TL;DR The abstractive summarization challenge


With the vast amounts of information being generated online, summarization has always been used in empowering users to quickly decide if they need to read lengthy articles. This problem is further exacerbated on social media platforms where users write informally with little concern for style, structure or grammar. In this challenge, participants will specifically generate summaries for social media posts.

For the first time, we have created one of the largest datasets for neural summarization (Webis-TLDR-17 Corpus) by mining Reddit - an online discussion forum which encourages the practice of providing a "tldr- a short, paraphrased summary" by the author of a post. We invite participants to test and develop their neural summarization models on our dataset to generate such TLDRs; as an incentive, we provide a free, extensive qualitative evaluation of your models through dedicated crowdsourcing.


November 5th, 2018 : Training data available, competition begins.  (Registrations closed)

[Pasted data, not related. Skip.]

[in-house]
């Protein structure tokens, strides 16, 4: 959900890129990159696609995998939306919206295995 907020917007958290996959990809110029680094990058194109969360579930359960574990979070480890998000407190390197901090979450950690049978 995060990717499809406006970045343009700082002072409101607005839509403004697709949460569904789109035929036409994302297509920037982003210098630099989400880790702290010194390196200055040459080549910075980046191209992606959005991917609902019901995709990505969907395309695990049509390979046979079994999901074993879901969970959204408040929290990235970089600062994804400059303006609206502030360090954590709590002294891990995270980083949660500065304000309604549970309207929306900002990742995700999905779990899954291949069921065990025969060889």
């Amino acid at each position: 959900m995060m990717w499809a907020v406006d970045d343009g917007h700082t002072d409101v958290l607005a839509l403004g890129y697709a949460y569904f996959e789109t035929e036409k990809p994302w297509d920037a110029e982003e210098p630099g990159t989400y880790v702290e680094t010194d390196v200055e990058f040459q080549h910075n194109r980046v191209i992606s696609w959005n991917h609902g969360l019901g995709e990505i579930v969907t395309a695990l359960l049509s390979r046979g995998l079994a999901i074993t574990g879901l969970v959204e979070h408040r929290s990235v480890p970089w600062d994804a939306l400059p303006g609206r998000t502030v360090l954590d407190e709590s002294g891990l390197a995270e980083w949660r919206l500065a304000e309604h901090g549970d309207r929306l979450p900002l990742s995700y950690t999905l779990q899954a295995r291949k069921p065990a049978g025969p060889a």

March 15th, 2019 : Submission system open.
April 15th, 2019 : Leader board (TIRA)
June 1st, 2019 : Submission system closed (23:59 PM UTC), manual evaluation begins.


We provide a corpus consisting of approximately 3 Million content-summary pairs mined from Reddit. It is up to the participants to split this into training and validation sets accordingly. Details about the corpus construction can be found in our publication:
TL;DR: Mining Reddit to Learn Automatic Summarization

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To provide fast approximations of model performance, the public leaderboard will be updated with ROUGE scores. You will be able to self-evaluate your software using the TIRA service. You can find the user guide here.   Additionally, a qualitative evaluation will be performed through crowdsourcing. Human annotators will rate each candidate summary according to five linguistic qualities as suggested by the DUC guidelines.

Task Committee